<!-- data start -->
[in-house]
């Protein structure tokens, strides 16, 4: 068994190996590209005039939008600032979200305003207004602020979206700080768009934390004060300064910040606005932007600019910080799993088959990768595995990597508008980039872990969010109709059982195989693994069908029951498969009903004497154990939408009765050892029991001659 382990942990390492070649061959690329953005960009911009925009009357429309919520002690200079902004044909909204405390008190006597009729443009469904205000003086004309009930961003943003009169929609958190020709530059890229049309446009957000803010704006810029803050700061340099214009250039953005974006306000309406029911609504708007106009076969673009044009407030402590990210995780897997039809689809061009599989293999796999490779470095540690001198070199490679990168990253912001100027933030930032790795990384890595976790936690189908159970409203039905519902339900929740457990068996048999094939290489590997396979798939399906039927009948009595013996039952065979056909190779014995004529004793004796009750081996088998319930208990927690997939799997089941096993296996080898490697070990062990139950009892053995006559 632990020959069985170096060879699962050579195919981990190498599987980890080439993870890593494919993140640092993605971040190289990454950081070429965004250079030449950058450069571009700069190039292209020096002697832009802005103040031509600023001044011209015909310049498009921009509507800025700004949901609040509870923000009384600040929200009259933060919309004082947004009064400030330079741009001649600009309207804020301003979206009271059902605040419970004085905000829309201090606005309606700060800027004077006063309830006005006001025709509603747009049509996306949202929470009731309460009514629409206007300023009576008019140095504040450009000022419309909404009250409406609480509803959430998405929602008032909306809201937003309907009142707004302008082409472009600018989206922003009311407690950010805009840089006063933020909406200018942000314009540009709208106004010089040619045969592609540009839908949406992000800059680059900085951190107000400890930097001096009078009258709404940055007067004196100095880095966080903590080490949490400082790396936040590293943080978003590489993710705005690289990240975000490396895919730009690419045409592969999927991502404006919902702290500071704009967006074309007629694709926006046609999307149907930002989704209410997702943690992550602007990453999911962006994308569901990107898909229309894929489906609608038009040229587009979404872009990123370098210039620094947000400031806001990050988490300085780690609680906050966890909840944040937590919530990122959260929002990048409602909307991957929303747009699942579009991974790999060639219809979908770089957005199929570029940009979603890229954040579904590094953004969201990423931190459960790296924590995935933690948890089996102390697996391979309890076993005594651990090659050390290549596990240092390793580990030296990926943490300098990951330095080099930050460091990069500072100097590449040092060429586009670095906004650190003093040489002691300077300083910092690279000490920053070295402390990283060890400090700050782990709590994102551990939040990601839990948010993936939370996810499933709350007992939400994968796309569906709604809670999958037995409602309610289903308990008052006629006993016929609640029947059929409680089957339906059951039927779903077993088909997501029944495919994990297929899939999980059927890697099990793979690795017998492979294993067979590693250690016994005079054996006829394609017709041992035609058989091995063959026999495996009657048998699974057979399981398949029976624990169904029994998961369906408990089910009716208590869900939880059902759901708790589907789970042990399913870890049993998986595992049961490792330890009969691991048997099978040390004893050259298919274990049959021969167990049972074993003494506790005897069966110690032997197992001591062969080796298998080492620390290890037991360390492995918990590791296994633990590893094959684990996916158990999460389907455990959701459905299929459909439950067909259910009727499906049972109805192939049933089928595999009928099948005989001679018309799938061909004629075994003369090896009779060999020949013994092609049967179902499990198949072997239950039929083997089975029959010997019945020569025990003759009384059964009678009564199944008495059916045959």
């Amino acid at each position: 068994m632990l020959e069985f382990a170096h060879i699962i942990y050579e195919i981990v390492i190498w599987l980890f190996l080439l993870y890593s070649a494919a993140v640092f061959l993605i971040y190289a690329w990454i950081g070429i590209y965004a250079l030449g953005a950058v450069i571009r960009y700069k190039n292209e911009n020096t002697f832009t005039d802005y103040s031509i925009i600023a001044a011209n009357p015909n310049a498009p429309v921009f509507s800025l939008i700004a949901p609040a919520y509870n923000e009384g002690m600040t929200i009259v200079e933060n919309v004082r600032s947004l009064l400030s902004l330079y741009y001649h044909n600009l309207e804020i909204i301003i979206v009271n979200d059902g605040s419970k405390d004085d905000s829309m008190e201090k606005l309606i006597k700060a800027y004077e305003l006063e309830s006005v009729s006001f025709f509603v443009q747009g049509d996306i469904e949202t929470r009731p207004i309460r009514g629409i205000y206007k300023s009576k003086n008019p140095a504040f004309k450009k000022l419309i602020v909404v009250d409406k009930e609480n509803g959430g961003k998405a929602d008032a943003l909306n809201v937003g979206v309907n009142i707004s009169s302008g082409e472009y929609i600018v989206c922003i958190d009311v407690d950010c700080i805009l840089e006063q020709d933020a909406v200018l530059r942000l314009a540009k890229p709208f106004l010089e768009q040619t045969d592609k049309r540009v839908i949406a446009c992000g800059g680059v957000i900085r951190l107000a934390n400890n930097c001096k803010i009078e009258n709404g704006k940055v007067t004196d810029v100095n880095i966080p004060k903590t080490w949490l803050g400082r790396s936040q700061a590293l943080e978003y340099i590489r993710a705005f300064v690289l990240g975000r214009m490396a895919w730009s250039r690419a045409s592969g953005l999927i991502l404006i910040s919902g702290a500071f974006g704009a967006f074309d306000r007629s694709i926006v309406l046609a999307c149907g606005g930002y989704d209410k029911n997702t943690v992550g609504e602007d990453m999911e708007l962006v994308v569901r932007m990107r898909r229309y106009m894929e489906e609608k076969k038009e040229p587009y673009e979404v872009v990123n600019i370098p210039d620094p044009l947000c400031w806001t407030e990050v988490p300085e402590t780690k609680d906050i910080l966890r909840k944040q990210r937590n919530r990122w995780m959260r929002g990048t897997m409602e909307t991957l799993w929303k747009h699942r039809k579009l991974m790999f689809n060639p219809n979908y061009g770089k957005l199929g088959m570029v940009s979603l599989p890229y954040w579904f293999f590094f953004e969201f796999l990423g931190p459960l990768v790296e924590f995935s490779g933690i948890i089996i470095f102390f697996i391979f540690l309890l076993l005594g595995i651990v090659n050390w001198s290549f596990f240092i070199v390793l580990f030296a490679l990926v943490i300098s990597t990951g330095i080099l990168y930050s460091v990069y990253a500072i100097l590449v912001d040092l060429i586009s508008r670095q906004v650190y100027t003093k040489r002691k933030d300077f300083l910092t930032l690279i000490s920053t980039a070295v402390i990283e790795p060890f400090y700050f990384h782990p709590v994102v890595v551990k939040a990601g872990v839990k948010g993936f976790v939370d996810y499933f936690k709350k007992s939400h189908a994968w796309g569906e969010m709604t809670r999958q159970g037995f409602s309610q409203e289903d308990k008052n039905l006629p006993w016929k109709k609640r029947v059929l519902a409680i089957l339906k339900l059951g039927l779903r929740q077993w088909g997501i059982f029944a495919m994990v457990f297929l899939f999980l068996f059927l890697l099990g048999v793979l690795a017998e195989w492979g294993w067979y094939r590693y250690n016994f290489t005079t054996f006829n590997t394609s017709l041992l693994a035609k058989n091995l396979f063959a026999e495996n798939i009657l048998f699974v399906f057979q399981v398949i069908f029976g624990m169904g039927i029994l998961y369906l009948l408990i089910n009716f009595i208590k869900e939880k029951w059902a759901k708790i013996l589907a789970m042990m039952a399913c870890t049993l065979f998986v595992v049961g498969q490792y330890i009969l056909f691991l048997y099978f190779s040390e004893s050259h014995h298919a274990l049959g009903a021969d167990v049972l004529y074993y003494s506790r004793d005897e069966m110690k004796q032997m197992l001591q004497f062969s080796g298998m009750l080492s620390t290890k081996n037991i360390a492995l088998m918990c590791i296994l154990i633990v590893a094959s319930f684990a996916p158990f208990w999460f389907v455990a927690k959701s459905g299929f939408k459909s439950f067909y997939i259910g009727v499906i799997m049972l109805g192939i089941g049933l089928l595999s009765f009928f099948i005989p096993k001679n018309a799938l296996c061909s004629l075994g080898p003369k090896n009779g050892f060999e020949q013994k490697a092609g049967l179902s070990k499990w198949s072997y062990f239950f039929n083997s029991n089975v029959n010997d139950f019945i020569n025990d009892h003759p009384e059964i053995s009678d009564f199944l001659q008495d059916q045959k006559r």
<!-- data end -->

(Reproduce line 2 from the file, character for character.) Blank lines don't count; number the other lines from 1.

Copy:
């Protein structure tokens, strides 16, 4: 068994190996590209005039939008600032979200305003207004602020979206700080768009934390004060300064910040606005932007600019910080799993088959990768595995990597508008980039872990969010109709059982195989693994069908029951498969009903004497154990939408009765050892029991001659 382990942990390492070649061959690329953005960009911009925009009357429309919520002690200079902004044909909204405390008190006597009729443009469904205000003086004309009930961003943003009169929609958190020709530059890229049309446009957000803010704006810029803050700061340099214009250039953005974006306000309406029911609504708007106009076969673009044009407030402590990210995780897997039809689809061009599989293999796999490779470095540690001198070199490679990168990253912001100027933030930032790795990384890595976790936690189908159970409203039905519902339900929740457990068996048999094939290489590997396979798939399906039927009948009595013996039952065979056909190779014995004529004793004796009750081996088998319930208990927690997939799997089941096993296996080898490697070990062990139950009892053995006559 632990020959069985170096060879699962050579195919981990190498599987980890080439993870890593494919993140640092993605971040190289990454950081070429965004250079030449950058450069571009700069190039292209020096002697832009802005103040031509600023001044011209015909310049498009921009509507800025700004949901609040509870923000009384600040929200009259933060919309004082947004009064400030330079741009001649600009309207804020301003979206009271059902605040419970004085905000829309201090606005309606700060800027004077006063309830006005006001025709509603747009049509996306949202929470009731309460009514629409206007300023009576008019140095504040450009000022419309909404009250409406609480509803959430998405929602008032909306809201937003309907009142707004302008082409472009600018989206922003009311407690950010805009840089006063933020909406200018942000314009540009709208106004010089040619045969592609540009839908949406992000800059680059900085951190107000400890930097001096009078009258709404940055007067004196100095880095966080903590080490949490400082790396936040590293943080978003590489993710705005690289990240975000490396895919730009690419045409592969999927991502404006919902702290500071704009967006074309007629694709926006046609999307149907930002989704209410997702943690992550602007990453999911962006994308569901990107898909229309894929489906609608038009040229587009979404872009990123370098210039620094947000400031806001990050988490300085780690609680906050966890909840944040937590919530990122959260929002990048409602909307991957929303747009699942579009991974790999060639219809979908770089957005199929570029940009979603890229954040579904590094953004969201990423931190459960790296924590995935933690948890089996102390697996391979309890076993005594651990090659050390290549596990240092390793580990030296990926943490300098990951330095080099930050460091990069500072100097590449040092060429586009670095906004650190003093040489002691300077300083910092690279000490920053070295402390990283060890400090700050782990709590994102551990939040990601839990948010993936939370996810499933709350007992939400994968796309569906709604809670999958037995409602309610289903308990008052006629006993016929609640029947059929409680089957339906059951039927779903077993088909997501029944495919994990297929899939999980059927890697099990793979690795017998492979294993067979590693250690016994005079054996006829394609017709041992035609058989091995063959026999495996009657048998699974057979399981398949029976624990169904029994998961369906408990089910009716208590869900939880059902759901708790589907789970042990399913870890049993998986595992049961490792330890009969691991048997099978040390004893050259298919274990049959021969167990049972074993003494506790005897069966110690032997197992001591062969080796298998080492620390290890037991360390492995918990590791296994633990590893094959684990996916158990999460389907455990959701459905299929459909439950067909259910009727499906049972109805192939049933089928595999009928099948005989001679018309799938061909004629075994003369090896009779060999020949013994092609049967179902499990198949072997239950039929083997089975029959010997019945020569025990003759009384059964009678009564199944008495059916045959």